I canned six quarts of organic Okanagan peaches and six quarts of Roma tomatoes on Monday, using a large, tall, pasta pot.
Red and gold treasures, such satisfaction.
For years I had a massive pressure canner. Fall meant harvesting, preparing and processing, so that the family had healthy winter food. I like bottled peaches, tomatoes and cherries better than frozen.
My freezer is full of peas, beans, corn, blueberries, sliced apples, meat, fish and leftovers.
Sometimes I dry tomato slices or cranberries.
Nowadays our children are all fled and we live in a cottage with minimum upkeep on a sea cliff, and I have neither the energy nor the inclination for harvest frenzies. But I have a system.
That large pasta pot can submerge three quart jars. I sterilize half a dozen jars and make my light syrup.
I peel peaches and douse them in an ascorbic acid solution (crystals are available where canning supplies are sold).
I fill the jars with drained peach quarters, cover them with syrup and screw on the seals tightly.
They go into the pot and are kept gently boiling for the required time.
Six quarts (two batches) before lunch.
After lunch, six quarts of tomatoes. I score their skins at the blossom end in a cross, then plonk them in a pan of boiling water for 30 seconds.
Then they go into the sink to cool, when they can be quickly peeled and the top cored if necessary.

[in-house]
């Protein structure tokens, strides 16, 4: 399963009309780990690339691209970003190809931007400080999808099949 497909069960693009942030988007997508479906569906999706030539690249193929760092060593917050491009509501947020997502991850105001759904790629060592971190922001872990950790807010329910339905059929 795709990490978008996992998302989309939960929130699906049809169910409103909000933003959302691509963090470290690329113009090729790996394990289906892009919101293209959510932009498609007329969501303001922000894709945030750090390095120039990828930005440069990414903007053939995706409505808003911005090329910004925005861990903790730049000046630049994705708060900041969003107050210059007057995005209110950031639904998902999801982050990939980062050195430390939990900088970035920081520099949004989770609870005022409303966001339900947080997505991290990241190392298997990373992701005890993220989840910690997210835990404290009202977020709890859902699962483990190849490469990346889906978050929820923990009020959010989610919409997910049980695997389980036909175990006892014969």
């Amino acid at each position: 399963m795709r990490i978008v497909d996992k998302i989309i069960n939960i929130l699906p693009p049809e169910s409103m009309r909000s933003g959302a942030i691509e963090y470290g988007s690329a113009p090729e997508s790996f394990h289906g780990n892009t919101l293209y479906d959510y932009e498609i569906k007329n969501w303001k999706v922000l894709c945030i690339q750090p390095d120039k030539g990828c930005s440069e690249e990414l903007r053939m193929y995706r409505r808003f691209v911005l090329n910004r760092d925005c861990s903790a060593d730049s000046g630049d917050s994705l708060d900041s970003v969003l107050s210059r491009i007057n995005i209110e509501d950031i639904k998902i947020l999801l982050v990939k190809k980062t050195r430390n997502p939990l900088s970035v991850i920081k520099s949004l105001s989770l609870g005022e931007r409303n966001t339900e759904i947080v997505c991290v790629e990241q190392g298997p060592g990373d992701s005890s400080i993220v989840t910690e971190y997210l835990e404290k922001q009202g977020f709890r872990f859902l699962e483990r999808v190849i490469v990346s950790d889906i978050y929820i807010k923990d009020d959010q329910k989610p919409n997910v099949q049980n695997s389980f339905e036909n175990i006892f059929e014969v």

I take enough skinned tomatoes to fill a saucepan half full when thickly sliced, and cook them gently till the juices flow, then a little hotter to break down the flesh.
The softened mixture goes into my chinois – that’s the perforated metal cone with a wooden paddle that stands on three legs over a bowl into which the juices and some pulp are pressed.
This is the juice the tomatoes are canned in.
If you can’t find a chinois or they’re too expensive, use a metal sieve and a wooden spoon.
Another batch another day, and that’s probably enough for regular winter use.
Tools I find invaluable are a jar lifter and a slotted spoon for lifting fruits and veggies from liquids.
Use old towels or tea towels between your table or counter and the hot jars from the pot.
If you want information about the regular deliveries of Okanagan fruit purchased directly online, or have questions, you can reach me at the e-mail below.
I advise anyone starting canning to consult their local nutritionist for advice on the safest techniques. Or get some information from Nanaimo Foodshare about canning workshops.
I haven’t killed anyone yet, but maybe I’ve just been lucky.
Marjorie Stewart is board chair of the Nanaimo Foodshare Society. She can be reached at: firstname.lastname@example.org.